If Moghadam had to choose her favourite revolutionary, it would be the Finnish-Russian communist Alexandra Kollontai. For Moghadam, what makes Kollontai stand out is the fact that, despite being a well-educated and politically high-ranking woman, she insisted on organising the marginalised poor and working women and she was not afraid of falling out of favour with her male peers.  

And Moghadam’s favourite revolution – or al least the one that she is preoccupied most with at present – is the 1974 Carnation Revolutionen in Portugal. Here, progressive elements within the military toppled the authoritarian colonial regime and immediately called elections for a constitutional assembly that gave Socialists and Communists 38 and 17 percent of the votes respectively. And it is to analyse exactly which factors that – with the military’s intervention – ensured a peaceful transition from dictatorship to democracy that can offer useful insight into the current situations in Egypt and the other countries, according to Moghadam.  

Revolution and normalisation

Moghadam points out that when we look at revolutions and social upheavals through history it is important to be specific about what she calls periodization. “We can broadly define revolution as a rapid and fundamental change to social and institutional structures. The state is a temporary one – occurring before or after a period of stabilisation and normalisation.”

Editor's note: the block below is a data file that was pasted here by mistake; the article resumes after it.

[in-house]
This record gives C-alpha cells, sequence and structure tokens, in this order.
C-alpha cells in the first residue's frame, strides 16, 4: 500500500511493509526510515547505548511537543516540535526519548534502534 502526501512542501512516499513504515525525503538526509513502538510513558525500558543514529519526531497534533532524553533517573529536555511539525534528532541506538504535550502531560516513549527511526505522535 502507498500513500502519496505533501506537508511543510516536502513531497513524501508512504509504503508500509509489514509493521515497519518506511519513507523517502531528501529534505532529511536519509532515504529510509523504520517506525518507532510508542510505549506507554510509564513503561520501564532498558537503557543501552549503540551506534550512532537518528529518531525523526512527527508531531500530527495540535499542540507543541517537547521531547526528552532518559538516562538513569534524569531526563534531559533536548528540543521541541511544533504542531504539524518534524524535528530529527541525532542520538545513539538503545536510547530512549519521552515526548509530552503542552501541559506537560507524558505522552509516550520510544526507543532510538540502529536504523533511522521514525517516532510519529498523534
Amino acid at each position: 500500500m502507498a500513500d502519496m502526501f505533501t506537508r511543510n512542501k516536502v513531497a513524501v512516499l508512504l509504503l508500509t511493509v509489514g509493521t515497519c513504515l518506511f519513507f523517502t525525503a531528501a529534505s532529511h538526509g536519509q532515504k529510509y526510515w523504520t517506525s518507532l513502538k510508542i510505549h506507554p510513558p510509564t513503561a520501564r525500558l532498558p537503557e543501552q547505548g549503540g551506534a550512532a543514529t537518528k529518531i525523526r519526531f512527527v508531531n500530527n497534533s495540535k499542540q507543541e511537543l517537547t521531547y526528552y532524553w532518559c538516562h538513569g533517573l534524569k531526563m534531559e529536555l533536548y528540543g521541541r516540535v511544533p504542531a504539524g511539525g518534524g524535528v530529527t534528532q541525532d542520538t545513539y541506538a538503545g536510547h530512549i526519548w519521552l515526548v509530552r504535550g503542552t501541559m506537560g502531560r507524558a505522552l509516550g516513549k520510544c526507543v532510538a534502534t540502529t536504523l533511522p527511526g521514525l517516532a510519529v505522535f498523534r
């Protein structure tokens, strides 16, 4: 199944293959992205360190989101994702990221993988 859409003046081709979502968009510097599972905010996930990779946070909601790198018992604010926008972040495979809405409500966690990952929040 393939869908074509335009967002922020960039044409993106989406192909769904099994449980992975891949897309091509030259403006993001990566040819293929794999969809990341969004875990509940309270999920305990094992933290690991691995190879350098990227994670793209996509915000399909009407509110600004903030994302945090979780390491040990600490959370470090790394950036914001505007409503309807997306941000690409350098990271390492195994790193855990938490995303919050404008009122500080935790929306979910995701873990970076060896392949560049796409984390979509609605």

“During that stage,” continues Moghadam, “everything can, in principle, be turned upside down. Rights which accompanied the revolution can be withdrawn and there can even be a backlash resulting in conditions that are worse than before the revolution.” This was the case in Stalin’s Soviet Union where the historic rights gained by women during the revolution were taken away and traditional perceptions of gender again became the norm. A similar thing happened in Afghanistan in the 1990s where the Taliban – following years of social upheaval that had led to more and more rights for women – established a regime that repressed women on a never-before-seen scale.

Before, during and after


Valentine Moghadam has authored the following titles.
  • Modernizing Women. Gender and Social Change in the Middle East – Third Edition, Boulder: Lynne Rienner Publishers, 2013. First published in 1993.
  • Globalizing Women: Transnational Feminist Networks, John Hopkins University Press, 2005
  • Women, Work and Economic Reform in the Middle east and North Africa, Boulder: Lynne Rienner Publishers, 1998
  • Identity Politics and Women: Cultural Reassertions and Feminisms in International Perspective, Boulder: Westview Press, 1994
Over the coming years, Valentine Moghadam will focus her research on the following two areas: